Louisa Margaret Miller (1817-1880) was born in Ireland, the daughter of Lieutenant Colonel William Miller C.B. K.H. (1785-1852) of the Royal Artillery Cornet and Deputy Inspector General of the Irish Constabulary (who, according to the Congreve’s book was blinded in an accident while drying ammunition) and his wife Frances Levinge (1791-1862) the daughter of Sir Charles Levinge, 5th baronet.
On 20th June 1843 at St Andrew’s square, Edinburgh she married Richard Jones Congreve (1806–1879), second son of Richard Congreve, Esq., of Aldermarston House, Berkshire, and of Burton Hall, Cheshire. RJ Congreve’s only listed occupation I can find is from 1861 where he is a “fundholder”. RJ was from a good family yet it was necessary for young Louisa, being herself the descendant of titled aristocrats, to establish this prior to their engagement. I have acquired evidence of her seeking to do just that in the previous year; 1842.
This letter from an unknown author was sent to Miss Miller in Edinburgh and lists the Congreve pedigree as well as some of their property. Evidently she was satisfied with the contents of the letter since she married him! They lived most of their lives together near Crossmichael in what is now in the district council region of Dumfries and Galloway, as tenants of Mollance House. Mollance burned down in 1928; the grounds are now a wedding venue. The couple had nine children, seven of which survived past infancy. the 8th child, Florence Henrietta Congreve married Norman Rowsell and lived in Ceylon and India with him – the above letter was passed down into the Rowsell family records.
A reader of this blog, Mr Gitlin of New York, seeing that Evan Pugh Jnr had dealings with Benjamin Wood according to my post on the former’s life, has kindly donated to me a 223 year old document dated August 27th 1788 and titled “Release from Mr. Evan Pugh to Mr. Benjamin Wood.”
The document, which has been in America with Mr Gitlin’s family for some years, appears to be a bill of sale for property in London sold for the amount of £2,888.
The document bears a wax seal by Mr. Pugh, and also signed in “the presence of H. Adams” of Monk Lane.
Evan Pugh snr took over a soap boiling business in Bishopsgate from his former employer William Benn. After Evan Snr’s death, his son Evan Pugh Jnr went into business with the aforementioned Benjamin Wood, producing soap in Bishopsgate. This document shows that the Teuement (Tenement’s?) soaphouse / washhouse, formerly in the possession of John and Ruth Booth, then occupied by William Benn and then by Evan Pugh Snr and afterwards by his son Evan Pugh Jnr, is sold from Evan Pugh to Benjamin Wood.
The soap maker’s and wash house was located in Bishopsgate in the City of London and was probably a valuable business – I think Pugh was selling his share of the business and property to his business partner Wood for £2888 (about £446,000 in today’s economy), which seems a small sum in view of the value of property in the City today.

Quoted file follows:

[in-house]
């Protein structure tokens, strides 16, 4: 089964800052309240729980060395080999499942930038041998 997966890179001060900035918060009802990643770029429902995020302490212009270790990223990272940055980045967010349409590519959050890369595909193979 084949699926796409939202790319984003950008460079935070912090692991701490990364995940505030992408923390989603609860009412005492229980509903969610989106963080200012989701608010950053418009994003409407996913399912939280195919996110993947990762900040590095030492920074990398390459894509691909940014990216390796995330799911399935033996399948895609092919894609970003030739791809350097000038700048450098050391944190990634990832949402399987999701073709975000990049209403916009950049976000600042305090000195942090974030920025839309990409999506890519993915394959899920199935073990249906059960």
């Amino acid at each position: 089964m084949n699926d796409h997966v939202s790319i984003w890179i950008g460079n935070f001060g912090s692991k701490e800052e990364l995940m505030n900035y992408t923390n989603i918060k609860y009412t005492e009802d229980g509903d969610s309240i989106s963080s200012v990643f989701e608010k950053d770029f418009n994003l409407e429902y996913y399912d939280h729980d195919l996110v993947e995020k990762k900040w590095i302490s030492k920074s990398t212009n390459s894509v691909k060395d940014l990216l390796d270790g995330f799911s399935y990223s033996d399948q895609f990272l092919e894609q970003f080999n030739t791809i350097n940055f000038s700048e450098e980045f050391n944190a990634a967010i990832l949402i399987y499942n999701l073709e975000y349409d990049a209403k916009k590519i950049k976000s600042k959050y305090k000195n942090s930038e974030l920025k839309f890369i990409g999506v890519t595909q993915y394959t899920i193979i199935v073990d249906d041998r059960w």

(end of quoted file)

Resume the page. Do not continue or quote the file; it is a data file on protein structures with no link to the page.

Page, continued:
I am glad to own this historical document but if you, dear reader, have any information to help me understand its significance then I would be all the more gladdened. Much of the legal terminology is lost on me.
The seal of Evan Pugh at the bottom depicts the head of a Roman emperor, whose likeness, I assume, is made to resemble either Evan himself or his late father.
I am sending you a copy of Sir Douglas Haig’s dispatch as I felt sure you would like to have one. His greatest tribute is paid to the 4th Guards Brigade in holding up the enemy near Hazebrouck, in which you played so splendid a part. When I joined LongTail at Candeseuse(?) in front of Nieppe Forest on April 13th he thrilled me with the accounts of the great things you had done with No. 3 Coy. You were the only Coy. Commander that got ?ports back to him and he told me of the great fight the Coy. put up under your leadership. In fact No. 3 fight was the fight of the battalion. I did regret you were not able to get back to us and have the high honour that was your due. What a fight the Brigade put up on such a big front against such large numbers. It was brought home to me when I went into the line and found 50 men, all that was left of the 3rd Coy Guards. Wounded came crawling into our lines during that and the following nights. LongTail Butler(?) went to details on the 13th and we were under Alexander (I.G.) It was on the morning of the 15th (1 am) that with Bobbie Goad I led out the 3rd C.G. and a coy of Irish Gds on our right who had no officer.
Have you seen that McBride has the M.C. in New Year’s honour. I am so bucked(?), it has been long overdue.